Public the power to make laws, bills etc.

Public policy is the counteractive measures taken by the government to solve a problem (s) affecting its citizen and hence improve their lives. Normally, policies address industry and business problems, security problems and other social problems like crime and poverty. This paper investigates the roles of the three branches of the government in policy-making. A deeper look at the functioning of the U.S. government would reveal issues the general public have no idea of their existence. The general view of the functioning of the government in making and implementation of policies is that the Congress makes laws which are in turn implemented by the executive and applied by the courts.

However, this general understanding of law making and implementation in the U.S. is, to some extent, wrong. The truth is that, all the branches of the government play active roles in making, enforcing and legitimizing of public policies (Miller, 2010, p.

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1). As stated above, the Congress holds the power to legislate. Within its jurisdiction therefore, is the power to make laws, bills etc.

Almost every United States citizen knows the active role of the congress in making laws. Despite its power to make laws, the decision made by the congress regarding public policy is not final. The congress therefore works in conjunction with executive agencies and the judiciary when making policies (Trethan, 2010, p. 1).

The executive branch of the government is established by the constitution due to the president’s inability to solely enforce laws. The executive is therefore appointed by the president, with exceptions, to implement laws. The president is given such powers by the constitution by virtue of being the commander in chief of the Militia, Navy and Army (Barbara, 2008, p. 451). The executive is therefore, the governmental branch that identifies problems and initiates the law/policy making process. The congress has the power to regulate the performance of executive agencies pertaining laws made by the congress. The judiciary also has the power to determine the constitutionality of the actions of executive agencies in the implementation of laws (Trethan, 2010, p.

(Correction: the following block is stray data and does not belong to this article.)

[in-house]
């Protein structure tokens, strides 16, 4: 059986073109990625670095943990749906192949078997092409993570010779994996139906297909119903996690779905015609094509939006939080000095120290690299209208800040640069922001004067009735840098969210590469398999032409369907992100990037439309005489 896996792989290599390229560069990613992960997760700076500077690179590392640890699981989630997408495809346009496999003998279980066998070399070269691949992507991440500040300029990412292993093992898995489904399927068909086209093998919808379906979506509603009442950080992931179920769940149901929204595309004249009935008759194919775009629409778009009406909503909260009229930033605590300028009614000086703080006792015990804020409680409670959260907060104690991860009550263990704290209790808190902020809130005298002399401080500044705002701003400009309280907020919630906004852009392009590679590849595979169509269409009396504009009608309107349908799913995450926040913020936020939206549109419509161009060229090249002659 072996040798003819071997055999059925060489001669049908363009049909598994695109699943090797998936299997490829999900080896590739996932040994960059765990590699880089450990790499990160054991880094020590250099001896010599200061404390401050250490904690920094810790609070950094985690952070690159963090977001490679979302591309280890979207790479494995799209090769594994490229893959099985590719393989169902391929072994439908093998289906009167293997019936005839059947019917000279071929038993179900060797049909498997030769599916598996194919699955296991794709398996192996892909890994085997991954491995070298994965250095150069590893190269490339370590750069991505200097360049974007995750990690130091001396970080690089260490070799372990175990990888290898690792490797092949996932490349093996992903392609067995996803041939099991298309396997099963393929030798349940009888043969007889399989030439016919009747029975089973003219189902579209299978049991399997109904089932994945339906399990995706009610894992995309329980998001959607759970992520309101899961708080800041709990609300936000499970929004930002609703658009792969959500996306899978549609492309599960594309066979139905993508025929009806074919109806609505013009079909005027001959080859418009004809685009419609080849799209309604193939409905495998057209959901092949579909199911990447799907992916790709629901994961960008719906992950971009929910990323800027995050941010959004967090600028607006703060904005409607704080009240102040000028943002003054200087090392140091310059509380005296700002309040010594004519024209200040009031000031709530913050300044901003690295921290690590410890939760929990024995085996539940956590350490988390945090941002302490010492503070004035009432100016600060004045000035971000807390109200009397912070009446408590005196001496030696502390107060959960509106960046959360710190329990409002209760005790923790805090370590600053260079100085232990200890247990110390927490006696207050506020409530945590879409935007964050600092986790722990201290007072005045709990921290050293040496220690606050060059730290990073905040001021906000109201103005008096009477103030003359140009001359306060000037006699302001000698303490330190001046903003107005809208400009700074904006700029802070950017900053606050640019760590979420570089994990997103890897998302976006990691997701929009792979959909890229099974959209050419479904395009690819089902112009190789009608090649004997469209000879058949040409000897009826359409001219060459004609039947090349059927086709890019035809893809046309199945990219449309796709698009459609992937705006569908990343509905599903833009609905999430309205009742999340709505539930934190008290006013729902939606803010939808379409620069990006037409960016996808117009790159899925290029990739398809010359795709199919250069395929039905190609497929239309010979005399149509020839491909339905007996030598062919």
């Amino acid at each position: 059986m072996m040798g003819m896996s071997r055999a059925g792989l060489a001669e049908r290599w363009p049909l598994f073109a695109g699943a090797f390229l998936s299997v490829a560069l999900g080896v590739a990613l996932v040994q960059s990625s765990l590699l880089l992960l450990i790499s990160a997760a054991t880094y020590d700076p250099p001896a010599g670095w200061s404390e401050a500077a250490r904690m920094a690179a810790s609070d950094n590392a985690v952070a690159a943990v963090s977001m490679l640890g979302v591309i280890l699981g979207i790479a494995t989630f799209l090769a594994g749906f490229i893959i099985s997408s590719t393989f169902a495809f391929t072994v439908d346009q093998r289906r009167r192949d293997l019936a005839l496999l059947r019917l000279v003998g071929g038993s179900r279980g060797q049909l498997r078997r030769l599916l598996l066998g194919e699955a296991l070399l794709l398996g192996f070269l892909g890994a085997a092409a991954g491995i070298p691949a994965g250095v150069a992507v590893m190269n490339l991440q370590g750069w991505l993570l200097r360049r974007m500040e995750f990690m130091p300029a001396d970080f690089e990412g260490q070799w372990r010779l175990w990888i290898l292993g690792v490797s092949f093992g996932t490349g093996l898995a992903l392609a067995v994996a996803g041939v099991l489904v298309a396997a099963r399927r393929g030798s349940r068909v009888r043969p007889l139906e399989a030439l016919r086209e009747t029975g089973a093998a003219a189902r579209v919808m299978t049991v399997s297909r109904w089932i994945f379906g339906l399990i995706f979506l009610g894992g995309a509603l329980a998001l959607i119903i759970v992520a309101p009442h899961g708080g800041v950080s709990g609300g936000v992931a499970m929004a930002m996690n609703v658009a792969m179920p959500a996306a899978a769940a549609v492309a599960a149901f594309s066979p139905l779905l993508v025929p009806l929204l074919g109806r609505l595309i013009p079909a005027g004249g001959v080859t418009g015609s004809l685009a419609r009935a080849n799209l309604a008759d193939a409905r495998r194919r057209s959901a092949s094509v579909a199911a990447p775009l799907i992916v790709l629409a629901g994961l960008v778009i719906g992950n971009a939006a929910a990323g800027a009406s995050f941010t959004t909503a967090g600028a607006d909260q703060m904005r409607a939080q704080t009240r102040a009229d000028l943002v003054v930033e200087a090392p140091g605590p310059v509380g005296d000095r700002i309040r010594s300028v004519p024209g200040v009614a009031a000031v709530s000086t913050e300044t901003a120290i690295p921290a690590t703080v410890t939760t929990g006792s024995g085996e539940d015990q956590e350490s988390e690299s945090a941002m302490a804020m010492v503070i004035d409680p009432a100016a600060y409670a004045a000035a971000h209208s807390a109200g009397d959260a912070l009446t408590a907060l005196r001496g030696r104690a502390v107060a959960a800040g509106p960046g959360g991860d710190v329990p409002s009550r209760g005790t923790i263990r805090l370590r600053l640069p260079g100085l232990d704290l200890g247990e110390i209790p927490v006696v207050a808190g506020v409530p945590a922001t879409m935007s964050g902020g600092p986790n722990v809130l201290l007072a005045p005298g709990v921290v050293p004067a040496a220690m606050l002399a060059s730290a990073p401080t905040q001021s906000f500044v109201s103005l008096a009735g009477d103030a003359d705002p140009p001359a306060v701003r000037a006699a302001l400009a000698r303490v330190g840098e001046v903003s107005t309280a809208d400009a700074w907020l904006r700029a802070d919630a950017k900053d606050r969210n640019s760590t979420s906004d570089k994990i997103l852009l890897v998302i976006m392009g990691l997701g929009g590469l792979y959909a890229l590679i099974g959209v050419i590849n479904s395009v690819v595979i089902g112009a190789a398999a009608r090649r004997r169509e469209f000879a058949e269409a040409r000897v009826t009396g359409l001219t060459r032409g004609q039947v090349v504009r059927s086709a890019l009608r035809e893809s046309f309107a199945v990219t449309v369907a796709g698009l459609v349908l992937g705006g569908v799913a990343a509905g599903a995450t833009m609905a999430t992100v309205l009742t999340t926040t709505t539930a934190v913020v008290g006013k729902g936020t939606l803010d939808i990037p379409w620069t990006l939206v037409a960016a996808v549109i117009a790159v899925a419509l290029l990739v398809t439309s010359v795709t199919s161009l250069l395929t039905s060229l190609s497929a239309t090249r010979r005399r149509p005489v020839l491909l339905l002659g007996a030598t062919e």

1). It is generally assumed that the judiciary only interprets and applies laws after checking their agreement with the constitution. However, the judges make policies as they carry out their functions (Barbara, 2008, p. 451). The main reason why judges are able to make laws is their precedential power of judicial review. This is their aforementioned power to determine the constitutionality of certain laws made by Congress and the executive branches of the government. Some people argue that the fact that judges are not elected should make them unable to control the policy making process while others argue that judicial review is necessary to ensure that the government is run in accordance with the constitution. Considering both the dark side and the advantage of judicial review, it is a positive step towards ensuring that the other branches of the government do not use their powers unconstitutionally (Miller, 2010, p.

1). From the discussion above, it is apparent that all the three arms of the government have active roles in policy-making. It can be seen that if one of the branches of government was excluded from the law and policy making process, things could terribly go wrong. This is due to the disparity of ideas that exist among and within the branches of government. This disparity ensures a refined policy is made before it comes to force. For instance, the congress itself may be substantially divided on a given issue.

Reference List

Barbara, A.

(2008). American government and politics today 2008: The essentials. New York. Barnes & Noble. Miller, C. (2010).

The policy making process. Retrieved June 18, 2010, from,,articleId-65551.html Trethan, P. (2010).

The Branches of Government. Retrieved June 18, 2010, from,


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